I know, I know: I published a Mother’s Education Course booklist last week. So what’s the deal with another list? Stick with me a bit, and this will make sense.
In the Charlotte Mason world, there are two basic approaches to a mother’s self-education. One is the Mother’s Education Course, which is what my suggested reading list last week was based upon. This program was an intense three-year (later reduced to two years) program for the really motivated mother or governess. But let’s face it: even when we are really motivated, we can’t all commit to such an endeavor.
Some of us are low-energy moms.
Others of us are brain dead from the sleeplessness associated with MYC (Many Young Children).
Are these things excuses for not reading?
Enter Mother Culture. You can read details on Mother Culture here, but the bottom line is to have three books going at all times, and read a minimum of one half-hour per day. (This is to prevent your young children from using up all your brain cells before they even reach school age, or your teen children from railroading your brain. This stuff really happens.)
The three books fall into these three categories: stiff, moderately easy, and novels. The essence of practicing Mother Culture is that you always have a book going in each of these categories and you pick up whichever book you can handle when your reading time arrives.
My own personal summer reading functions as a sort of fusion between Mother Culture and the Mother’s Education Course. I tend to have around seven books going at a time, and I try to make them fall into the various categories listed here and in the MEC. But I often only read for half an hour, and I usually just pick up whichever book catches my fancy.
So … here are some suggestions for summer Mother Culture. I’m choosing a number of books for each category, both books I’ve read, as well as books on my own list. Some of these might double as pre-reading for AmblesideOnline school years, which is always helpful. Just keep in mind I’m not saying anyone should read all of these books in a single summer; they are a list of options, not a curriculum to try and get yourself through in a set amount of time.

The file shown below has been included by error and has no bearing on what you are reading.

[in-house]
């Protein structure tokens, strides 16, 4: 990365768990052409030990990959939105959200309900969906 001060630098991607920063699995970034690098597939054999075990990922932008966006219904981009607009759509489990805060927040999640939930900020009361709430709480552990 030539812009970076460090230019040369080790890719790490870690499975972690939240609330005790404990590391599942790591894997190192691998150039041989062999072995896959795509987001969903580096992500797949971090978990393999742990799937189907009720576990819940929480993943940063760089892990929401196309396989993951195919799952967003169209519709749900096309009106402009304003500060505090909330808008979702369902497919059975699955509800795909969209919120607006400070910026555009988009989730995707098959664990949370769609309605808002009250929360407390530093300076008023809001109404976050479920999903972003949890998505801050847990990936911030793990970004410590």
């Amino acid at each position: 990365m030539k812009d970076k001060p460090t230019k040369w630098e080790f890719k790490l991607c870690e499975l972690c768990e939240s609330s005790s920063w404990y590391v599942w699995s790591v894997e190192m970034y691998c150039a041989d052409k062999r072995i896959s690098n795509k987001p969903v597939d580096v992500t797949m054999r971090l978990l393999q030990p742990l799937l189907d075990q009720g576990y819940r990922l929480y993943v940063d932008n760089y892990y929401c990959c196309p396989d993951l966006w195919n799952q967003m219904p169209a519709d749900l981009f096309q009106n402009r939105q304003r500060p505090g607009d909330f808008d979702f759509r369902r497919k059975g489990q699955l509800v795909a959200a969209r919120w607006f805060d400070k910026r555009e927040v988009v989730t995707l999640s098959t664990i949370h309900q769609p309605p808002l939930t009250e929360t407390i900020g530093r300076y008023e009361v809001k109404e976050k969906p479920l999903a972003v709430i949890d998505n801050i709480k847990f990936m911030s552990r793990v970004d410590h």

What’s a stiff book? It’s a book that is harder to read. It’s going to challenge you. It’s going to work out all those brain muscles. You might not — gasp — understand everything you read. No worries. Who says we have to understand all of a book when we read it? Comprehension is overrated, in my opinion, but we’ll talk about that another time. For now, suffice it to say, this is the
read red meat of our menu.
• Love Your God with All Your Mind • Eusebius: The Church History • Awakening Wonder: A Classical Guide to Truth, Goodness & Beauty • The Road to Serfdom • The Birth of Britain • The Problem of Pain • A Meaningful World: How the Arts and Sciences Reveal the Genius of Nature • The Temple and the Church’s Mission: A Biblical Theology of the Dwelling Place of God •
Moderately Easy Books
These books aren’t necessarily fiction, and they aren’t necessarily easy, but they require less brain power than the Stiff Books category. Don’t let them fool you: these are still totally worth the time we spend on them.
• Amusing Ourselves to Death • Whatever Happened to Penny Candy • How the Heather Looks • Scaramouche • The Vegetarian Myth • The Disappearing Spoon • The Immortal Life of Henrietta Lacks • The Unsettling of America: Culture and Agriculture •
I don’t know that these are supposed to be easy — as if this list were actually hard, medium, and easy. But novels tend to be written in such a way that they help you read them — they pull you in. Some of these are older, some newer. Some harder than others. All of them, I think, are books one ought to read eventually. Two of these book I have not yet read myself — they are on my list. Can you guess which ones?
So here’s your challenge: recommend at least one book to me in one of these categories. I want to keep building my list, too. 🙂
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